Life Safety Documentation Needed for a Survey NFPA 72 (1999) - Fire Alarm System: Life Safety Documentation Needed for a Survey NFPA 72 (1999) - Fire Alarm System: Testing Quarterly: – – – Supervisory pressure indicating devices Supervisory water level indicating devices Supervisory water temperature indicating devices Other suppression system supervisory initiating devices Waterflow switches (can move to semi-annual if CMS categorical waivers are invoked) 37

Life Safety Documentation Needed for a Survey NFPA 72 (1999) - Fire Alarm System: Life Safety Documentation Needed for a Survey NFPA 72 (1999) - Fire Alarm System: Testing Semi-annually: – Control panel (including NAC panels) battery load voltage test – Supervisory control valve tamper switches – Waterflow switches (if CMS categorical waivers are invoked) 38

Life Safety Documentation Needed for a Survey NFPA 72 (1999) - Fire Alarm System: Life Safety Documentation Needed for a Survey NFPA 72 (1999) - Fire Alarm System: Testing Annually: – Control panel equipment (including NAC panels): • Function test • Fuse test • Interfaced equipment • Lamps and LEDs • Primary power supply • Transponders 39

Life Safety Documentation Needed for a Survey NFPA 72 (1999) - Fire Alarm System: Life Safety Documentation Needed for a Survey NFPA 72 (1999) - Fire Alarm System: Testing Annually: – Control panel (including NAC panels) battery charger test – Control panel (including NAC panels) battery discharge test for 30 minutes – In-building voice/alarm communication equipment – Remote annunciators – Duct detectors – Fire suppression system switches 40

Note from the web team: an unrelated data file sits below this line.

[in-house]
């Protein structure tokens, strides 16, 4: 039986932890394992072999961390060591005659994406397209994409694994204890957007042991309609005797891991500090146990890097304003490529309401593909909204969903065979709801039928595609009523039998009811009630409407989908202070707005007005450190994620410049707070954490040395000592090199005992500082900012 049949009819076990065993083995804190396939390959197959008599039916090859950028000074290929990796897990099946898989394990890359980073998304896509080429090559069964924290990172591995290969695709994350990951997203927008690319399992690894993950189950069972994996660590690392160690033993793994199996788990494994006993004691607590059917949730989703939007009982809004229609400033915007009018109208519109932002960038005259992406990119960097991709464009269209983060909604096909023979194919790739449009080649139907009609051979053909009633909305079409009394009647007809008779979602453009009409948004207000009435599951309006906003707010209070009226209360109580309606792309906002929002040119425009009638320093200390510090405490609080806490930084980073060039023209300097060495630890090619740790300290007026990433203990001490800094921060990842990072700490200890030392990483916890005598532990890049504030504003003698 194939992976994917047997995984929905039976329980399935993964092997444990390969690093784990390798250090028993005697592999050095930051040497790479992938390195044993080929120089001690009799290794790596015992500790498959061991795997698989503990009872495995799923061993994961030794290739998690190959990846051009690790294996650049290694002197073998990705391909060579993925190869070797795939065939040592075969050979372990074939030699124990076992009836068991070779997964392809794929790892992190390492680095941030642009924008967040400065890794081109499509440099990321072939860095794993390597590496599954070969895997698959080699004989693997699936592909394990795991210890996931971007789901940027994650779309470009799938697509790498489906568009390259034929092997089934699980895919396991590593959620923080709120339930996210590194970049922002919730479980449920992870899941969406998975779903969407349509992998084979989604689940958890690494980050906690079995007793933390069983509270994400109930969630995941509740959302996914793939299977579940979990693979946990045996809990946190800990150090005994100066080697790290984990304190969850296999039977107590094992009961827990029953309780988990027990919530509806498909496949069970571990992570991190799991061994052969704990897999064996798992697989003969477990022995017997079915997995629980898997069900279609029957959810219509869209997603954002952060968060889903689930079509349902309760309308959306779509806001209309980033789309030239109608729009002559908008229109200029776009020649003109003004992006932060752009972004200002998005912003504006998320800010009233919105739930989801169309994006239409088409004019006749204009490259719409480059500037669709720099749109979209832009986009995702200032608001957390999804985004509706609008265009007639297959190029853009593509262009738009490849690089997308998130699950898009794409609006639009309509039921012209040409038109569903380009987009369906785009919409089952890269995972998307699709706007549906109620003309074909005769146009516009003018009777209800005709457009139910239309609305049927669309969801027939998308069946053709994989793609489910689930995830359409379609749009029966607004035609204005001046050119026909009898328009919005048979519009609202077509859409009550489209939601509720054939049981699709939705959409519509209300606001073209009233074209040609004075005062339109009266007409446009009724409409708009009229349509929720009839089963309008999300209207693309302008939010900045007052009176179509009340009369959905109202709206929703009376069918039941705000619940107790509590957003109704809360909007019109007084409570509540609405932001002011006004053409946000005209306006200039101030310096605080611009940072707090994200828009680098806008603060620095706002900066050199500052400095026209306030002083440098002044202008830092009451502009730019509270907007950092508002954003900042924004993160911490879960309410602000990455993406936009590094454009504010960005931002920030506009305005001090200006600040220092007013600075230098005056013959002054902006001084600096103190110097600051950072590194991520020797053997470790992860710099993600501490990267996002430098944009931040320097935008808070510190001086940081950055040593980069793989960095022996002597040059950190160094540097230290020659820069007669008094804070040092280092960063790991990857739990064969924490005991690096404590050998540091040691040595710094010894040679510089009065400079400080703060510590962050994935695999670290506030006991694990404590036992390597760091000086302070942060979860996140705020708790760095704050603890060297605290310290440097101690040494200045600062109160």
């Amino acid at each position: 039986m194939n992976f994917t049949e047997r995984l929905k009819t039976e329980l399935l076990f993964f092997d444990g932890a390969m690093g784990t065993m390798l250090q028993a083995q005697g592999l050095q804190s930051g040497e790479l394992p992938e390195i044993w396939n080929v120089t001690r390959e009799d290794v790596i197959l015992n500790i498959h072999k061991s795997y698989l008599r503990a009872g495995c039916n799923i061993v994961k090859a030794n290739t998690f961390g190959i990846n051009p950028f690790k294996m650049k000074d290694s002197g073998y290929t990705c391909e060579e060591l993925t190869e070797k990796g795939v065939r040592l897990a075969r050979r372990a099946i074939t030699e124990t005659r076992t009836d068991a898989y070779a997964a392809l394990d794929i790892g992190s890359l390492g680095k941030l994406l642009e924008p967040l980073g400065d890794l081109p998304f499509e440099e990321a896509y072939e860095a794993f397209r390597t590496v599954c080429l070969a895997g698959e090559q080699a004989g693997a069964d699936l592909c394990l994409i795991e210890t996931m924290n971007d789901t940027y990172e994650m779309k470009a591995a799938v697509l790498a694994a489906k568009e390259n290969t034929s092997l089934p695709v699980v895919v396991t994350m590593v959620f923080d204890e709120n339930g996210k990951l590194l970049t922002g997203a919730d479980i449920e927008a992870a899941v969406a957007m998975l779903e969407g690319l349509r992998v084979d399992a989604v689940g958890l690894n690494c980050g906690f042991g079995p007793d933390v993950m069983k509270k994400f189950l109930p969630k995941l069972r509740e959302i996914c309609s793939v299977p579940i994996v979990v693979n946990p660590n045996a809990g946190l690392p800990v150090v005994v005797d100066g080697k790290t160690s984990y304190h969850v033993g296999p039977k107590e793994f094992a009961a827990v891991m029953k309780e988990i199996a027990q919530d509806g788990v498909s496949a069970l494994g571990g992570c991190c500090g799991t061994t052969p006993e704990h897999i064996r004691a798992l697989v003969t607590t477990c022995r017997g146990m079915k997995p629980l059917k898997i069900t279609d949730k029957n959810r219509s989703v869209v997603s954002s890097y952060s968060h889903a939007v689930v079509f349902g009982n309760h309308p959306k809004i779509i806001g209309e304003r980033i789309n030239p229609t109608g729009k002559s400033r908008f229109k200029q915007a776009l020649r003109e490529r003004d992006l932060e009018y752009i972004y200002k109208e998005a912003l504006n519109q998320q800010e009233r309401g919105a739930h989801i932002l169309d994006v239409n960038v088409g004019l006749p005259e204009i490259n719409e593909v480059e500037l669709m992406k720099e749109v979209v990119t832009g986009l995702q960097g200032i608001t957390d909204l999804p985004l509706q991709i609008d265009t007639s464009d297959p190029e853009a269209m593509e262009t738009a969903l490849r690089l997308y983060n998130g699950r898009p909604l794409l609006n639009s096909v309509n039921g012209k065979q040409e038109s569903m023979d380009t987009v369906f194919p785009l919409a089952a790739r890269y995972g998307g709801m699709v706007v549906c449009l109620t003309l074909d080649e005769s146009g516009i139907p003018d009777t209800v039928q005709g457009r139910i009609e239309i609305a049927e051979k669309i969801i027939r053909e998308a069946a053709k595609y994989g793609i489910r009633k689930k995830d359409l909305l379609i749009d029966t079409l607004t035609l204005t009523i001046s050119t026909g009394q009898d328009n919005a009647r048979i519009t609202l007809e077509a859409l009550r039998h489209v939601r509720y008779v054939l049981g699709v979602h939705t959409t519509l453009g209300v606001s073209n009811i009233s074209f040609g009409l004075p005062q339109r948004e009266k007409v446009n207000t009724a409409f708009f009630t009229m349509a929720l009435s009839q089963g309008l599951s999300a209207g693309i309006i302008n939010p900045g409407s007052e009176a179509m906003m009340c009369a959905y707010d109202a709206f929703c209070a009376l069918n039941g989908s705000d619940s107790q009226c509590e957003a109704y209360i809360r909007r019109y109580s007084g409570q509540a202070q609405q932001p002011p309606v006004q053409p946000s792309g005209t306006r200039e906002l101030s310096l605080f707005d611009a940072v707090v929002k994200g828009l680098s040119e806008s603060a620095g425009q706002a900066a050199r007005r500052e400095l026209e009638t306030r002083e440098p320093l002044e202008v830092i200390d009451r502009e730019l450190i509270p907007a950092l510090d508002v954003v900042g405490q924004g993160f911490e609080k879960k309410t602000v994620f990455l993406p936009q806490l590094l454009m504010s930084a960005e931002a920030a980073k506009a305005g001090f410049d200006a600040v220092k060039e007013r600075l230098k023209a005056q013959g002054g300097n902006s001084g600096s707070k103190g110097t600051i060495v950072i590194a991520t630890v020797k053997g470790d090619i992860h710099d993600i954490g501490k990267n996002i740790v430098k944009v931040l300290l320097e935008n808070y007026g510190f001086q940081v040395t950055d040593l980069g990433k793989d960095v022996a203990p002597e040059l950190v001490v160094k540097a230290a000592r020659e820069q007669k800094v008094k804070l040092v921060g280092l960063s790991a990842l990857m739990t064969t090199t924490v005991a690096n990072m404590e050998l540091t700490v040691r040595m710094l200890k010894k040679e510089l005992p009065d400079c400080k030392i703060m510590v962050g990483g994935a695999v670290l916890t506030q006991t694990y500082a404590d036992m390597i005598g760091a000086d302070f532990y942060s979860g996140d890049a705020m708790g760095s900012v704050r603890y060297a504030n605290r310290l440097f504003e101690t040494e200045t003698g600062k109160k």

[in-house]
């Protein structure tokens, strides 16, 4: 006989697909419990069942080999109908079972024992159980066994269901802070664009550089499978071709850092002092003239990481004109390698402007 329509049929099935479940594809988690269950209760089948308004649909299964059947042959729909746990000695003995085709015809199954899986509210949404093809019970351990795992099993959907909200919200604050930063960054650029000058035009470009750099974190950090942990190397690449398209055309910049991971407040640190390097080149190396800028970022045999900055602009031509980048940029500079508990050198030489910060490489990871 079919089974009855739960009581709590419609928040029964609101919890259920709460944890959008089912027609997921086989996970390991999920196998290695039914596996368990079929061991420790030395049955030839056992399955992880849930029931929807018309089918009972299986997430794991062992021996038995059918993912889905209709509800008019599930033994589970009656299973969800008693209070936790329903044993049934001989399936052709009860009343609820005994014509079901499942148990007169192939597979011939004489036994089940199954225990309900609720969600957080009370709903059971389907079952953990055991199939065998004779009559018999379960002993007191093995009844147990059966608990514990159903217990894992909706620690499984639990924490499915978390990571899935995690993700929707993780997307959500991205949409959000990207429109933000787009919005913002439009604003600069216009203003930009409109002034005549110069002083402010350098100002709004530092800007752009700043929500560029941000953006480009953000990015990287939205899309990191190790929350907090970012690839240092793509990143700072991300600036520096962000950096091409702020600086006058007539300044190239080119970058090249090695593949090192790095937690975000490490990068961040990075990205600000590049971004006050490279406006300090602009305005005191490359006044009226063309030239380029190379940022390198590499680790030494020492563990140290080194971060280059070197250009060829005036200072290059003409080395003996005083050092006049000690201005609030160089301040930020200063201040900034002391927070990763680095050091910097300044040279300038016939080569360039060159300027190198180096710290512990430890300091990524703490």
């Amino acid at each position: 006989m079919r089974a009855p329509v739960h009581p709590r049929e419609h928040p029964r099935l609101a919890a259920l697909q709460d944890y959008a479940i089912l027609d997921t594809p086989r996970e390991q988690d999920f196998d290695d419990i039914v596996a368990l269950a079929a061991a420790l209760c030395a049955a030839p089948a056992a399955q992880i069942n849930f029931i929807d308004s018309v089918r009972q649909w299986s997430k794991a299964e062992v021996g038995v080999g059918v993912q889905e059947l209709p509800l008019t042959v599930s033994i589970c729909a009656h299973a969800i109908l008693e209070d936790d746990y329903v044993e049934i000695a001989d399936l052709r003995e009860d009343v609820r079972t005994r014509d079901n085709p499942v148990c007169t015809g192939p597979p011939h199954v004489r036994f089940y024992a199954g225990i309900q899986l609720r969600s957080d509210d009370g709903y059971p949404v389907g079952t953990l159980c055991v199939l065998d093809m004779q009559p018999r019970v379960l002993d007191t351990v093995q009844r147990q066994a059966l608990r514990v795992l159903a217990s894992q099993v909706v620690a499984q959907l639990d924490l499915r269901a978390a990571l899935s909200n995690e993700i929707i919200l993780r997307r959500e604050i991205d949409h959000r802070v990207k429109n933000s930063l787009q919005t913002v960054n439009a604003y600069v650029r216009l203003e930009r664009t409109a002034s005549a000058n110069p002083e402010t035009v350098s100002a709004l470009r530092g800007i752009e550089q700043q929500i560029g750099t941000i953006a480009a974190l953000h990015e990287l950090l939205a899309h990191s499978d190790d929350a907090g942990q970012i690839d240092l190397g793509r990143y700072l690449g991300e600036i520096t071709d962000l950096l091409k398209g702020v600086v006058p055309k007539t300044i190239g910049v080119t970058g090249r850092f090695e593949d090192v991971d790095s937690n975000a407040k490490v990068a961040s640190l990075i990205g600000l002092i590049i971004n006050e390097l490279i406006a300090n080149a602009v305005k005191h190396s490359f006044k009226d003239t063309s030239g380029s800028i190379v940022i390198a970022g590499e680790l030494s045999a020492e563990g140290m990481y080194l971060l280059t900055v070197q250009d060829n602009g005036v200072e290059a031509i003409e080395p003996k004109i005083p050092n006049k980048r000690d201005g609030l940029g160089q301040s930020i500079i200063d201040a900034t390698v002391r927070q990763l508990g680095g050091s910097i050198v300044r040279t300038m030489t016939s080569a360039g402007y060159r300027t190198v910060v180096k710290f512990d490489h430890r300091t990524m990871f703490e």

Life Safety Documentation Needed for a Survey NFPA 72 (1999) - Fire Alarm System: Life Safety Documentation Needed for a Survey NFPA 72 (1999) - Fire Alarm System: Testing Annually: – Smoke detector functional test – Interface relay equipment and emergency control functions – Alarm notification appliances (strobes, chimes, bells, horns) – Heat detectors – Manual fire alarm boxes (pull stations) 41

Life Safety Documentation Needed for a Survey NFPA 72 (1999) - Fire Alarm System: Life Safety Documentation Needed for a Survey NFPA 72 (1999) - Fire Alarm System: Qualifications Service personnel must be qualified in the inspection, testing, and maintenance of fire alarm systems, by one of the following: – Factory trained and certified for the specific type and brand of system being serviced – Certified by a nationally recognized certification organization (NICET, IMSA, etc. ) – Registered, licensed or certified by the state or local authority 42

Life Safety Documentation Needed for a Survey NFPA 72 (1999) - Fire Alarm System: Life Safety Documentation Needed for a Survey NFPA 72 (1999) - Fire Alarm System: Qualifications – Persons who are employed and qualified by an organization listed by a nationally recognized testing laboratory for the servicing of fire alarm systems Must have copies of the certifications on-site of all technicians who perform service: Yours and the contractors 43